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Re: Early Paper Books?

I'd be interested in what you find.

I know that by the third century, the codex and _parchment_ had increased
in usage, thanks to the Roman empire, but that's hardly cheap materials.
However, paper was invented back in the first century and there was a 600
year period where the whole range of book-making technologies remained in
popular use -- papyrus and parchment scrolls, papyrus codices, multi-leaf
wax tablets, parchment and paper codices -- depending on your geographical
location. I'm not up on the latest research, but I think it would be
plausible that there could have been an early adoption of a paper codex.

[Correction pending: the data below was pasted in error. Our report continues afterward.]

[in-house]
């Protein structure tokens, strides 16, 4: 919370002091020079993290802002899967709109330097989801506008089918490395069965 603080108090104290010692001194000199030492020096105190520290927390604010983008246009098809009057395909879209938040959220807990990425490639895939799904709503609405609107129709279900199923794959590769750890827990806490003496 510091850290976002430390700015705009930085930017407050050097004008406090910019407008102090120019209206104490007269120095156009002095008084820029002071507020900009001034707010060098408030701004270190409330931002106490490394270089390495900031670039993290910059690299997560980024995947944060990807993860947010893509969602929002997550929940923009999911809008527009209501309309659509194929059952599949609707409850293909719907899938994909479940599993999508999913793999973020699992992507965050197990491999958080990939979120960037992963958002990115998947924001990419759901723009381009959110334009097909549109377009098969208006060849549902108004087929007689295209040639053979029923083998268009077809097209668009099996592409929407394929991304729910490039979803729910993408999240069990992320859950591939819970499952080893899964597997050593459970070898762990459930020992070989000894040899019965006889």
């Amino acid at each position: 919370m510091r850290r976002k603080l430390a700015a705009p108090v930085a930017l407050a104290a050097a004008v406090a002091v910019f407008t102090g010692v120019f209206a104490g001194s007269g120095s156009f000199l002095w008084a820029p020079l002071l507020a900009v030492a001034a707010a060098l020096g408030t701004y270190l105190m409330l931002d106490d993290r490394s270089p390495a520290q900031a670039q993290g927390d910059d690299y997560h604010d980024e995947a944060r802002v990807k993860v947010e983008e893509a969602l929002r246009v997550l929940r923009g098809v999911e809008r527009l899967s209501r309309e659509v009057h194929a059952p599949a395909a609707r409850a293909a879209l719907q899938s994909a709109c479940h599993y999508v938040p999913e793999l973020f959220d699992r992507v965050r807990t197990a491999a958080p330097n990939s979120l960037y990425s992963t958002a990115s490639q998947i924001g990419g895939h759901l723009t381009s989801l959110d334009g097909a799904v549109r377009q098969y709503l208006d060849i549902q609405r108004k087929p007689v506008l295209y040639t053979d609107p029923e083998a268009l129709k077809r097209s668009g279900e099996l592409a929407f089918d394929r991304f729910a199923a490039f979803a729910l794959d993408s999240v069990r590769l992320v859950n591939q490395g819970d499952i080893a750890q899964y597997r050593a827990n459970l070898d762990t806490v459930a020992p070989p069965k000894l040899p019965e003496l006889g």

This book is an older one, but might help shed some light:

Roberts, Colin H. and T.C. Skeats. The Birth of the Codex. Oxford: Oxford
UP, 1987.

Look forward to hearing more.

Winston Pei

>Dear Bright Friends,
>I am very puzzled by something I ran across today.  I was reading "Book
>Illumination in the Middle Ages" by Otto Pacht, and on page 14 he says:
>It has recently been further established that the Christian community
>actively favoured codices in paper at an early date, certainly by the
>second century; in other words, there was a change towards the codex but
>to one made with cheap writing material.
>Further, on page 18:
>Early Christian codices, made of paper. . .
>All the information I have been able to find elsewhere says that
>paper was introduced into Europe in the 12th or 13th century.  Pacht
>makes a very clear distinction between paper and papyrus, so I don't
>think it possible that he's referring to papyrus in these quotes. Can
>anyone shed more light on this?

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